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By´╝ÜWillow Renshaw

He reaches for the radio, and I momentarily release my grip on the wheel to swat his hand.

“I don’t want music yet. I’m not ready.” I realize that I sound like a baby, but I’m driving this two-ton, stick-shift, beast of a truck, and I don’t think I’m to the place where I can sit back and listen to music like we’re on some kind of joy ride.

Royal lifts his hands. “All right. No worries. Just trying to get you to relax.”

I follow his directions and bring us to an easy stop. We’re at a highway intersection now. A semi barrels from the east.

“Where should I go?” I ask.

“Anywhere you want.” He lowers his window, and a burst of mild summer air flows through. I didn’t realize how stuffy it was in here until now, so I do the same.

I take a deep breath, shift into first, and concentrate on not popping the clutch so we don’t become road kill.

He’s so patient with me. And he trusts me with his truck. I don’t know many guys at school who’d be this cool about letting me learn with their only mode of transportation.

Every high-schooler in Rixton Falls knows that vehicles equal freedom.

I could easily wreck this thing, and Royal doesn’t make enough money doing seasonal landscaping to be able to replace it. His current foster family doesn’t have the means either, not that they’d be obligated.

“Thanks for trusting me with this,” I say, releasing the clutch and pressing my toes against the gas pedal. This might be the only time in my fifteen years that I’ve ever thanked Royal Lockhart for anything.

We ease forward, crossing the four lane highway and heading north.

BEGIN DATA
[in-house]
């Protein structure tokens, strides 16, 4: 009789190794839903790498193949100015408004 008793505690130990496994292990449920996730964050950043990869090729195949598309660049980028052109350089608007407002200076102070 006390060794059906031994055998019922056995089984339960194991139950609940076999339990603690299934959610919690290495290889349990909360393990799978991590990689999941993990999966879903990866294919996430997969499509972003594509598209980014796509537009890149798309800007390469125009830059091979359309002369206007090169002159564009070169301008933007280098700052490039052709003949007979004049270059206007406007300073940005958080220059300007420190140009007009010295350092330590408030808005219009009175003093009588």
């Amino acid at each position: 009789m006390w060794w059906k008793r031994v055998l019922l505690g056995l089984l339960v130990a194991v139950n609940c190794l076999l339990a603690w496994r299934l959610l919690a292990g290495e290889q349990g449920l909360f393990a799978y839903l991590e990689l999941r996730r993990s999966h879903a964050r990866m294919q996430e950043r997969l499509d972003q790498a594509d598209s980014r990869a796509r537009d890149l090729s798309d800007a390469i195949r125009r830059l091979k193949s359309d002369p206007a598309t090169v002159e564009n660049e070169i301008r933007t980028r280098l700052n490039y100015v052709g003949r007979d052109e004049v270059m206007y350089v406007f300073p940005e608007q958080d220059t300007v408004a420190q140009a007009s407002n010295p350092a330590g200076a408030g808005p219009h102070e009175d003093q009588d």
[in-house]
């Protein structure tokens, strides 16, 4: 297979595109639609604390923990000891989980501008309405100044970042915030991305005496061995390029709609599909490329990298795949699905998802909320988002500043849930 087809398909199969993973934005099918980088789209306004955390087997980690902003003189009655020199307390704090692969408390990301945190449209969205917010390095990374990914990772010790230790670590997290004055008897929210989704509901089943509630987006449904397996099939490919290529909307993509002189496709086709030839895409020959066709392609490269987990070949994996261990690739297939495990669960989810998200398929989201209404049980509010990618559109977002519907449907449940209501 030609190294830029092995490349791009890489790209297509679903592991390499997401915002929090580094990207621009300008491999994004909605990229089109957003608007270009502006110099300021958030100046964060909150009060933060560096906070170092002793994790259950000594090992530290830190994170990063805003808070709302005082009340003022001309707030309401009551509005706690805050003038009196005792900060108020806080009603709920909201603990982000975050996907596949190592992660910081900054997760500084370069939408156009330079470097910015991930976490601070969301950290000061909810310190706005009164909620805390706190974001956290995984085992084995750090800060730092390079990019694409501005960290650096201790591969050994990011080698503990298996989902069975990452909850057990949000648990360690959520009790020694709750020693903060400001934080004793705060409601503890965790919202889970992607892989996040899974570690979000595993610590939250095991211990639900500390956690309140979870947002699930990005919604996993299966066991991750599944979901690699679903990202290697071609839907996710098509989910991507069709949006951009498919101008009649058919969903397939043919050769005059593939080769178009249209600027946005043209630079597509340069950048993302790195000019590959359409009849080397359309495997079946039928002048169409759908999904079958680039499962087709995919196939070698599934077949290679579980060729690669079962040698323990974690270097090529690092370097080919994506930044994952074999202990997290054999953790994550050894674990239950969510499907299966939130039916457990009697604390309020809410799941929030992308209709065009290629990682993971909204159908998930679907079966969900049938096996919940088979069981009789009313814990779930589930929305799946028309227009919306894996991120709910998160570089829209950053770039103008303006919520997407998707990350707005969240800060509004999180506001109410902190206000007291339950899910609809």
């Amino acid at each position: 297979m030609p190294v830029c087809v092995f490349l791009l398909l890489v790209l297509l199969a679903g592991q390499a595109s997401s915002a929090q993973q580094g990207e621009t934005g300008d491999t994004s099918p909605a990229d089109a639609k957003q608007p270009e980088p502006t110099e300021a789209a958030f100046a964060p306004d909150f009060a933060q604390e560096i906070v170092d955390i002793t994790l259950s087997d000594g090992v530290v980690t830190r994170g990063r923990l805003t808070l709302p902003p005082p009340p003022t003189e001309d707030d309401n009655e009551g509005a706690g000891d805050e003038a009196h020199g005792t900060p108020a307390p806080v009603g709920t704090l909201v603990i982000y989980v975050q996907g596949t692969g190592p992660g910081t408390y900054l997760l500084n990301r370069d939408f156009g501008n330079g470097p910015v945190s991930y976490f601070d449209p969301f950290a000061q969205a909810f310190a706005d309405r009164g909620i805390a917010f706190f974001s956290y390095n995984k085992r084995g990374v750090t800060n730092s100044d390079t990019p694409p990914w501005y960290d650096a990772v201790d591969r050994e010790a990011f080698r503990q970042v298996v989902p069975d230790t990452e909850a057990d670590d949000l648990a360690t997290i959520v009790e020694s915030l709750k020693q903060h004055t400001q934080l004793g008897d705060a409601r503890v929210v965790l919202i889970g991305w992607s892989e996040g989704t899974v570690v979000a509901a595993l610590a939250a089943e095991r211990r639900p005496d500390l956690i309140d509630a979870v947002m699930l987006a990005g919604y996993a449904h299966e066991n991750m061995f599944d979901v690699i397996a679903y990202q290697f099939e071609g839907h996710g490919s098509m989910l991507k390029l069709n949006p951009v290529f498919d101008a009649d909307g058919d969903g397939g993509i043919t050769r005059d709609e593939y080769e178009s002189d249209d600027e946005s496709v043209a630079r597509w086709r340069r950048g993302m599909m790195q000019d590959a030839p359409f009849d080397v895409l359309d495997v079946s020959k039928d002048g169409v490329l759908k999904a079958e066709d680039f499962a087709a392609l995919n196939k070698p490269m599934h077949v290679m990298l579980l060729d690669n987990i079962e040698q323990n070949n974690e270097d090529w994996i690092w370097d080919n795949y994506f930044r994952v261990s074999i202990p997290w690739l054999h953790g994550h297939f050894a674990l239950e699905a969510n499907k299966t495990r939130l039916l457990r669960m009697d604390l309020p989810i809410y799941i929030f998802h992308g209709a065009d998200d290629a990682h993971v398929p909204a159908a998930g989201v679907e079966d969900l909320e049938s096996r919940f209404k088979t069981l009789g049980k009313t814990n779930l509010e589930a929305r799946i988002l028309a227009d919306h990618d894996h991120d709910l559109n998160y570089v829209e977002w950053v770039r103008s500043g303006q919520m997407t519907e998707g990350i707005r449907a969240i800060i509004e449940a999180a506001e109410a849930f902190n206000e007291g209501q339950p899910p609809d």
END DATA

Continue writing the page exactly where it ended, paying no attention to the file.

“Demi, watch out . . .” Royal grabs the steering wheel and jerks it in his direction as a fuel truck whirs past us so fast that it shakes the cab.

I jam my foot hard into the clutch and brake and bring us to a violent stop in a cloud of dust on the side of the highway.

“I’m sorry. I . . . I didn’t see it coming.” My words shake, and two fat tears drip down my cheeks. “I don’t want to do this anymore.”


Ignoring him, I pull on the door lever and climb out. He meets me halfway, at the tailgate. I cross my arms. He’s going to try and talk me out of it, but my mind’s made up.

“I don’t like stick shifts,” I say. “I’ll just wait until my parents get back. Mom can teach me in the Suburban.”

My chin trembles. He stares at me. I’m not sure how he stays this calm when two minutes ago, I almost got us killed.

I squeeze my eyelids so tightly they hurt. I wish I could crawl into a hole and never come out. I wish Royal never would’ve offered to teach me how to drive. I wish—

The warmth of his hands encapsulates mine, and I pull in a startled breath, opening my eyes.

“Demi, it’s okay. Everyone has to learn somehow. You master this beast? You can drive anything. Automatics are for pussies and fraidy-cats. You’re fearless. I know you are. I’ve seen it.”

His hands leave mine and slide up my arms, leaving a trail of tingles. I try to swallow, but my mouth is dry.

“Remember when we were kids, and we were playing in that creek, and Delilah got bitten by that snake?” he asks.

I nod.

“Everyone else took off running, and what’d you do? You went back and smashed its head with a rock.”

I laugh through my nose, my damp eyes blinking.

“That thing didn’t stand a chance when you were done with it,” he adds.

Though it’s been years, the most vivid part of that memory is the fact that Royal chased after me. He let me do what I had to do, and he made sure I wasn’t alone.

“So tell me, former child snake killer,” he says. “You going to get back in there and practice some more? Or am I taking you home now?”

I wipe my drying tears on the back of my hand and stuff my pride down deep.

“Yeah. Fine.” I sigh. He lets me go, and we linger for a moment. “Stop looking at me that way. It’s weird.”

“How was I looking at you?”

“I don’t know. Like . . .” Like you think I’m pretty.

Derek would murder him if he made a move on me.

The sky behind him morphs into a deep shade of stormy blue, and flashes of lightening precede a distant rumble of thunder.

Quick, tiny droplets of water ping against the metal bed of his Chevy, and the rain begins to kiss our faces.

“Get in,” he nods toward the cabin.

I move toward him, making my way to the passenger side, but he stops me with a palm on my shoulder.

“Whoa, whoa, whoa. You didn’t think you’d get out of driving just ‘cause there’s a little bit of rain, did you?” Royal smirks. “This is how you learn. Get in. You’re driving us home.”